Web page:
All the best for 2014 – maybe this year we’ll meet up and put faces to names.

    • Monte,
      I am indeed “listening”. In fact there will be at least 8 3rd class trains on the Cayuga Sub, if not more. The timetable doesn’t show the extras that were in play that played a large role in balancing the power back and forth. And those 3rd class trains were constantly given “right” over the scheduled mixed trains.
      Rule one for the CN despatchers in St Thomas and London, “You don’t stop the Wabash!””

  7. Hi Trevor,
    This is a great additional detail, to your layout thanks for sharing how you fabricated these…

    Hoever a question does come to mind:
    So now with a single line telegraph line lining your stations, are your crews or at least the station operators and dispatcher – having to learn Morse Code??
    Just asking??? Cheers
    John Green
    Vancouver BC

    • Hi John:

      It’s actually a very good question.

      I was fortunate to operate on the 19th Century, On3 Denver South Park and Pacific layout built by Andrew Dodge before he tore it down to build his current, Proto:48 project. Andrew used telegraphs for dispatching, as outlined in features in Model Railroad Planning 1997 and Model Railroader June 2001. Andrew provided cheat sheets at each station, with entire sentences sequenced in Morse. It worked really well.

      So well in fact that I was going to use his system on my On2 layout – but I tore that down before I got to the operations stage, and started building Port Rowan instead.

      I could introduce telegraphs on this layout fairly easily – especially since the entire branch operated under Yard Limits and therefore there would’ve been little need for train orders. I suspect – and I’m sure someone who runs trains for a living can confirm – that there was no need to even OS train arrivals on a branch so controlled.

      It would be something to add to the layout to augment reality – and fairly easy too: I have space on the pull-out work desks and the gear needed is still readily available.

      Something to think about…


      • There was no need for operators to OS trains on a branch that was entirely within Yard Limits and did not have first- or second- class trains scheduled. The agent-operator could issue train orders with respect to slow orders. But 1951 UCO Rule 41 covered track work on most (if not all branches) and Rule 44 would obviate the need for slow orders. Tor these and other applicable rules, go to Jeff Smith’s website–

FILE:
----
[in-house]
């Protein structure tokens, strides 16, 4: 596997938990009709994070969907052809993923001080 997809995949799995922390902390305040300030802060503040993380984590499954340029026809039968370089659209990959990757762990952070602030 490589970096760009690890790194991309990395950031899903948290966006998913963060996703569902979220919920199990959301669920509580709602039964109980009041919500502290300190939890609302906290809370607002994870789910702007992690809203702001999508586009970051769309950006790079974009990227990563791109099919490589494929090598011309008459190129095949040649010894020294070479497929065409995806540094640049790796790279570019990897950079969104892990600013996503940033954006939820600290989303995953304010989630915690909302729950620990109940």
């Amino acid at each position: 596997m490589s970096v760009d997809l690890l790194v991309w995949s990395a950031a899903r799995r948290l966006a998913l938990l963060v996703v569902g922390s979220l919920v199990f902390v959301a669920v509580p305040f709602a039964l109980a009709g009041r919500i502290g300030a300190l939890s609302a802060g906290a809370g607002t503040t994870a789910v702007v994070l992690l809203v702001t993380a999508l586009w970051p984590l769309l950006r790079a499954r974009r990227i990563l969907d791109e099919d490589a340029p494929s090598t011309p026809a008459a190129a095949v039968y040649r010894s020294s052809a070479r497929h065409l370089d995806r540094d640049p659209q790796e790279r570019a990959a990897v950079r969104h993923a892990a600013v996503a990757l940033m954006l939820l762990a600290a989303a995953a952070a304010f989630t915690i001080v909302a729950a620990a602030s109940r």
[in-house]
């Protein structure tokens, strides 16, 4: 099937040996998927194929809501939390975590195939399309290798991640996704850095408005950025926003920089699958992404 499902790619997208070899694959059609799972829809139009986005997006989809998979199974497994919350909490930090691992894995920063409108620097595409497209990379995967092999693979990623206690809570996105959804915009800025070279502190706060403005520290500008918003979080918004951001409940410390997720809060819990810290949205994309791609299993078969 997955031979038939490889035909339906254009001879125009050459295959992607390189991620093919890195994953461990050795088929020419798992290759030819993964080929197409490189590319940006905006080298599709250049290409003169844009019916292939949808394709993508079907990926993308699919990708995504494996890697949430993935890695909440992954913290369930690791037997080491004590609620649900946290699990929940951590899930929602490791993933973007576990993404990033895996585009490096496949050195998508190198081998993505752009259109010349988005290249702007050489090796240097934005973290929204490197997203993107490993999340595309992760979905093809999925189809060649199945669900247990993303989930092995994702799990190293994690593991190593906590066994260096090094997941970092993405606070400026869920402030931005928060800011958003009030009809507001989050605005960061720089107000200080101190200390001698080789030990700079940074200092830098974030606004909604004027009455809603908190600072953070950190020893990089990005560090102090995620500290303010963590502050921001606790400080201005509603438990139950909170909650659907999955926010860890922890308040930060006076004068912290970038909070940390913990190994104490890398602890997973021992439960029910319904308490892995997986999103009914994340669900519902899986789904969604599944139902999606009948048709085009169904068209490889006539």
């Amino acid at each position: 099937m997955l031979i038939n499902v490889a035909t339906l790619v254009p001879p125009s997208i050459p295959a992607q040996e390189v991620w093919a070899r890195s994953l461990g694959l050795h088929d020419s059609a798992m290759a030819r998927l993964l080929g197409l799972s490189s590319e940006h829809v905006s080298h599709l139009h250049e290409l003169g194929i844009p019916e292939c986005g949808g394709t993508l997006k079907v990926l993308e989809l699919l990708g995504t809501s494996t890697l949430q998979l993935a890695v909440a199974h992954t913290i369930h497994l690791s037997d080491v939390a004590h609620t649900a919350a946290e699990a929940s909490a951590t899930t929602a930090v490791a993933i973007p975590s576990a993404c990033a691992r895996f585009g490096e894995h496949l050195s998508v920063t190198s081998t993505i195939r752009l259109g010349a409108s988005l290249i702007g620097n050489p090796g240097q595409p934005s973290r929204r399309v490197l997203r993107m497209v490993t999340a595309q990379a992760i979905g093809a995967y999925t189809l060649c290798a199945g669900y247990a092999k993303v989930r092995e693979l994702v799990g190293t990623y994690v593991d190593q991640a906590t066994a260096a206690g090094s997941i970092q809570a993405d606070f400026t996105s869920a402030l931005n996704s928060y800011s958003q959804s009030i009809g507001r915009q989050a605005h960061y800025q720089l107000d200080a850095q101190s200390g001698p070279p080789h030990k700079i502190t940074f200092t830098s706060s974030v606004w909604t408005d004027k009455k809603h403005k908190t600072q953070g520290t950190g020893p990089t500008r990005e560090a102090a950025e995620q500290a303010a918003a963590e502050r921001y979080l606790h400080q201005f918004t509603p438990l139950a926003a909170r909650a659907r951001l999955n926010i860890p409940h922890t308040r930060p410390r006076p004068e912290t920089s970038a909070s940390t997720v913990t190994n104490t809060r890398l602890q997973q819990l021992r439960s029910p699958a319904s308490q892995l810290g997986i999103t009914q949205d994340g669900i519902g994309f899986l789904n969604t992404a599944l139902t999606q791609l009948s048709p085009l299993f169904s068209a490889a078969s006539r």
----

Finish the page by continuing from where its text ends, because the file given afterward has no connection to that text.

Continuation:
• Hi Steve:
          Thanks for clarifying this. This is interesting – I actually do have a second-class train. As the schedules here show, M233 – The Daily Effort to Port Rowan – is a second-class train. So what does this mean for my layout? Do operators have to OS M233 en route to Port Rowan – even though the entire layout is within Yard Limits?
          On the return journey, as M238, the mixed train runs on a third-class schedule. So operators do not have to OS the train on the return journey (to Simcoe and beyond)?

          • Ian Wilson explains the rationale behind the third/second class status of the Daily Effort on page 138 of Steam Echoes of Hamilton. But CN’s assigning train 233 Second Class status means that yard limits mean nothing to it, per UCO Rule 93.

            “93. Within yard limits the main track may be used clearing the time for first and second class trains at the next station where time is shown. Protection against third class, fourth class, extra trains and engines is not required.

            Third class, fourth class, extra trains and engines must move within yard limits at yard speed unless the main track is known to be clear.”
            “YARD SPEED—A speed that will permit stopping within one-half the range of vision.”

            Any third, forth class, or extra train must either clear its time per Rules 86 and 87, or flag against it per Rule 99.

            86. Unless otherwise provided, an inferior train must be clear at the time a superior train in the same direction is due to leave the next station in the rear where time is shown.

            “87. (SINGLE TRACK) An inferior train must keep out of the way of opposing superior trains and failing to clear the main track by the time required by rule must be protected as prescribed by rule 99.

            Extra trains must clear the time of opposing regular trains not less than five minutes unless otherwise provided, and will be governed by train orders with respect to opposing extra trains.”

            But this last paragraph mentions REGULAR trains. This is the kind of stuff that operating rule discussions ensue from when dealing with the Daily Effort and extras–or a self-propelled crane which could be operated per union agreement with no train or engine crew on it, just the crane operator!